Learning how to stop apologising all the time is a skill every girl should have. If there is one thing that many of us would like to remove from our personalities, it is the annoying tendency to constantly apologise for things that either were not our fault at all or didn’t require any kind of apology in the first place. Apologising in and of itself isn’t a bad thing at all. It shows a great kind of humility, but when it becomes something of a habit that can’t be stopped, then it might be time to start trying to address it. If you are the kind of person who always finds yourself offering an apology as the easiest way to sort out any kind of minor conflict, then read through this helpful list. It will show you how to stop apologising all the time.
1. Don’t Be Sorry
There is refusing to apologise even when you know you should, and then there is actually training yourself not to be sorry for things that are out of your control. The former is a bad trait to have, but the latter is something you should be striving for! Don’t be afraid of being perceived as rude, especially when you are doing or saying something that you believe to be right. There is a difference between being self-assured and being rude, and you should be aiming to be self-assured and not saying sorry every time you have an opinion that might be slightly different from the status quo, or that is at odds with the views of the person you’re talking to. There's your best answer for how to stop apologising all the time.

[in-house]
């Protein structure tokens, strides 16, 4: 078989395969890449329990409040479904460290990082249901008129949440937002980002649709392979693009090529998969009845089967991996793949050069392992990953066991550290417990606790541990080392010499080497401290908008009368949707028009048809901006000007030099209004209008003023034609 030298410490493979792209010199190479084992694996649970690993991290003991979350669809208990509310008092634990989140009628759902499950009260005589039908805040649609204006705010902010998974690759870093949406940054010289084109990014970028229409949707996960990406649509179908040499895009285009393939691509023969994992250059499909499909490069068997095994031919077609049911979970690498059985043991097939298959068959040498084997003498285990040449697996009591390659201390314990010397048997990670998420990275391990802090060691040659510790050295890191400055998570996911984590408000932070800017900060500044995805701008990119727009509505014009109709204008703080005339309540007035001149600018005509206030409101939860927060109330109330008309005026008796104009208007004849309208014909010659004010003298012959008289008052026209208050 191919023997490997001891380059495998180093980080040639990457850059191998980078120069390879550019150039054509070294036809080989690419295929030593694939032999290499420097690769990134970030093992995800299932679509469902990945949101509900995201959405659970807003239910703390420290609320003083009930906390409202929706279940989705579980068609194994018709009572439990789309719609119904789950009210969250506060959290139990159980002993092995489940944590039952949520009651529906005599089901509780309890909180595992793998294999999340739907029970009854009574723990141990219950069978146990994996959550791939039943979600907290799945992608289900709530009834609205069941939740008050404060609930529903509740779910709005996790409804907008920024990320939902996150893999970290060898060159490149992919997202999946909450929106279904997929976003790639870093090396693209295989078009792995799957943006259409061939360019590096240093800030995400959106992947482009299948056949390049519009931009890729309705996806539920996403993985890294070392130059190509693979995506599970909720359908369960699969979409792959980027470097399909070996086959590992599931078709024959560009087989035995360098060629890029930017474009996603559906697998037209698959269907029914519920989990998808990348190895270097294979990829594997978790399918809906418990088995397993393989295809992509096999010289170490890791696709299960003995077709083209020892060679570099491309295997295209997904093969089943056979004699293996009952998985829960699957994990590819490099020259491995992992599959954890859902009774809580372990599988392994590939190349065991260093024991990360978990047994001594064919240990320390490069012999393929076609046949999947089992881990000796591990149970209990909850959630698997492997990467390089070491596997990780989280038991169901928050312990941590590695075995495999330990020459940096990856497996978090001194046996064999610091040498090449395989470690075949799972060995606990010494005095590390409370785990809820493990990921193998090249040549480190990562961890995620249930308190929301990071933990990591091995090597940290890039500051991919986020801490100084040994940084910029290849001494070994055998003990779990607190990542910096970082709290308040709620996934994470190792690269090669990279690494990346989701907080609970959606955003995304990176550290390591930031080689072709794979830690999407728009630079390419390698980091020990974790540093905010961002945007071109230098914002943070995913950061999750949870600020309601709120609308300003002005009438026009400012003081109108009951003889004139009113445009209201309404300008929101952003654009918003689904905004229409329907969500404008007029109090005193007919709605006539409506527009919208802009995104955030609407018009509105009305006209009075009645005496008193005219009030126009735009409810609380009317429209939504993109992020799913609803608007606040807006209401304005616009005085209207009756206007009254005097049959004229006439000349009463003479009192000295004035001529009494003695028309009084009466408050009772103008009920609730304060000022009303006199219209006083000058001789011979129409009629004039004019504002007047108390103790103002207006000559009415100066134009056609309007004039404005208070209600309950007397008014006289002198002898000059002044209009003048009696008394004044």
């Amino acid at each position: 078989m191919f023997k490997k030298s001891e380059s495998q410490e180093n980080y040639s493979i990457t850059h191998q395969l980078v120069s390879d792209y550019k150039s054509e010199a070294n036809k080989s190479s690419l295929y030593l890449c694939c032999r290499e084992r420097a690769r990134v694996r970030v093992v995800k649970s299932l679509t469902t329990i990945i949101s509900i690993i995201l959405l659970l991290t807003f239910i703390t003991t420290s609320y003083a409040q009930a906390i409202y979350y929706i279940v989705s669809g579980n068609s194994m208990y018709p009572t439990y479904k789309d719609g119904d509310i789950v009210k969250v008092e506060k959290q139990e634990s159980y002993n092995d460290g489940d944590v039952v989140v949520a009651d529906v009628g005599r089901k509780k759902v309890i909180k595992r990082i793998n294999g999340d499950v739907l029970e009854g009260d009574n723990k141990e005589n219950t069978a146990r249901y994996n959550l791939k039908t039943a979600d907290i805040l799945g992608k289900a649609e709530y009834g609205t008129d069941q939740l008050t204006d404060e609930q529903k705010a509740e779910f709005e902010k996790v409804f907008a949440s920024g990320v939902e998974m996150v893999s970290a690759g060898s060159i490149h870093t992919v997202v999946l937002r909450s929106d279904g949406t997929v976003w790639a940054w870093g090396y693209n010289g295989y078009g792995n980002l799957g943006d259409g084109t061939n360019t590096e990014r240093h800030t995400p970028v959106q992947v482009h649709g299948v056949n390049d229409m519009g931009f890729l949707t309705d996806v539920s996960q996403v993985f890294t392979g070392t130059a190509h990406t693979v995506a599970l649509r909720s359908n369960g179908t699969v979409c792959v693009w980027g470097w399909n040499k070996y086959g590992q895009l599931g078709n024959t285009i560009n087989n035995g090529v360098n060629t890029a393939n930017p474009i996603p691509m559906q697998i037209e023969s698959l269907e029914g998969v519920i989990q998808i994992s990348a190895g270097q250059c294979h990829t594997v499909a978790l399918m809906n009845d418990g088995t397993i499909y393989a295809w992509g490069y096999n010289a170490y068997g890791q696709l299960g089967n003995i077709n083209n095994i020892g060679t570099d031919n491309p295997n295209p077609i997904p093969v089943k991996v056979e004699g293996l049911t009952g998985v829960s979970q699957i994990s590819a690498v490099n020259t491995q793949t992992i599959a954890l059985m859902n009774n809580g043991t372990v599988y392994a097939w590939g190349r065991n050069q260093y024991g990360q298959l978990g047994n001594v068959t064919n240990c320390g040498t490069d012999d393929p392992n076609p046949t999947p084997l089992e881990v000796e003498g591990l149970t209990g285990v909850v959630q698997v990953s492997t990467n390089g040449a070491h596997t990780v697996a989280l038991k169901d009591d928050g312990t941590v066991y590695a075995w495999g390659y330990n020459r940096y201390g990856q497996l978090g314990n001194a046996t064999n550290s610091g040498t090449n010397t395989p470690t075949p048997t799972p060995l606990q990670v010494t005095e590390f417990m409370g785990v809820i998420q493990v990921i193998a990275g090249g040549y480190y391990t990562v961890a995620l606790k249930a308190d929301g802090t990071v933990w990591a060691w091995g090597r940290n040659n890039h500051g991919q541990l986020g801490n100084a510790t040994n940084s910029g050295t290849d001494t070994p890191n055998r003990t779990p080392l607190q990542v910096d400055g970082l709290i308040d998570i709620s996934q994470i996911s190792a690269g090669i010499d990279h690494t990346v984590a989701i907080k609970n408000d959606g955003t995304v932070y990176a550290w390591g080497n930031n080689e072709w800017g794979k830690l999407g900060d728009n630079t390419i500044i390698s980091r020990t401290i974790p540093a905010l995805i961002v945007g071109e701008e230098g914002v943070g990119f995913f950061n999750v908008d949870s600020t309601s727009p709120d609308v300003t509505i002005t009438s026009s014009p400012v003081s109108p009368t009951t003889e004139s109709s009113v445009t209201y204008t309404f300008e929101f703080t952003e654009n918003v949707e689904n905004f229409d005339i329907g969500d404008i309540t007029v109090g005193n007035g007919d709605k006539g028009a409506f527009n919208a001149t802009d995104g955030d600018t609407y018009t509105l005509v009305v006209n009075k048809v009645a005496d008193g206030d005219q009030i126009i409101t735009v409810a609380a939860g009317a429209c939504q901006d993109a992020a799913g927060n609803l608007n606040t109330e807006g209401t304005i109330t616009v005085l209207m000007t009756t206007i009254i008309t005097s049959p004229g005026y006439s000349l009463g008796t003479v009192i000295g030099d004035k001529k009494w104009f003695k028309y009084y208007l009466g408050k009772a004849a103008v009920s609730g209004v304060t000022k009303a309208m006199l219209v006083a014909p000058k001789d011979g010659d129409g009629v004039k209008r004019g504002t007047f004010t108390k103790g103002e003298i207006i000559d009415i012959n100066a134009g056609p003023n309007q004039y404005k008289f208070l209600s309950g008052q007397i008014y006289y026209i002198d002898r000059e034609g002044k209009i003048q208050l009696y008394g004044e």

2. Wait a Second
The urge to say sorry within seconds of doing or saying something is almost unstoppable, but you need to try to wait it out. Give a situation a second or two to see how it settles on your company before you go straight to the apology. By doing this, you might find that the things that you have always gone straight to an apology for are not actually that big of a deal, and people are perfectly happy to move on without even addressing it!
3. Vocalise Your Thoughts
Rather than opting for a quick sorry and moving on from a situation as fast as possible, spend some time trying to collect and vocalise your thoughts because this will always produce a more productive and satisfying outcome. Instead of “I’m sorry but I’m not coming”, go for “I’ve decided I don’t want to come, and here are the reasons why”.
4. Don’t Beat Yourself up
Most of the time when you are apologising for everything, you are actually apologising to yourself for a number of spoken and unspoken reasons. Don’t beat yourself up about having certain views or feeling certain ways. It isn’t something you need to be sorry about, and the more carefree of an attitude you have toward life, the less you will find that you have to keep saying sorry for absolutely nothing. Try to get rid of that self-doubt that clouds your judgment, and work toward having courage in your convictions.